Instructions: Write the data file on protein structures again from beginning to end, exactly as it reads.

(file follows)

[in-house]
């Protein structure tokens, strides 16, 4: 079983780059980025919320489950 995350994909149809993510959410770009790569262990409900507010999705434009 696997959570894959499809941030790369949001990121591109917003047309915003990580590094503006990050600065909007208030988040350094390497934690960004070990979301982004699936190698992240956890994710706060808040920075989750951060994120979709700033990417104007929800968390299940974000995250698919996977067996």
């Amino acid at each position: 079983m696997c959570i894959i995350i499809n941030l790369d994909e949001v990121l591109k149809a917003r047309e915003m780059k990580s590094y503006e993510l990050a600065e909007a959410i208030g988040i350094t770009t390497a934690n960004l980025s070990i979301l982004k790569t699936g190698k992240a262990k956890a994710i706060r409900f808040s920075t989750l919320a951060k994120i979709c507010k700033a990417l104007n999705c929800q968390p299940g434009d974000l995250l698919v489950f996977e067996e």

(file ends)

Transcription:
[in-house]
């Protein structure tokens, strides 16, 4: 079983780059980025919320489950 995350994909149809993510959410770009790569262990409900507010999705434009 696997959570894959499809941030790369949001990121591109917003047309915003990580590094503006990050600065909007208030988040350094390497934690960004070990979301982004699936190698992240956890994710706060808040920075989750951060994120979709700033990417104007929800968390299940974000995250698919996977067996």
């Amino acid at each position: 079983m696997c959570i894959i995350i499809n941030l790369d994909e949001v990121l591109k149809a917003r047309e915003m780059k990580s590094y503006e993510l990050a600065e909007a959410i208030g988040i350094t770009t390497a934690n960004l980025s070990i979301l982004k790569t699936g190698k992240a262990k956890a994710i706060r409900f808040s920075t989750l919320a951060k994120i979709c507010k700033a990417l104007n999705c929800q968390p299940g434009d974000l995250l698919v489950f996977e067996e």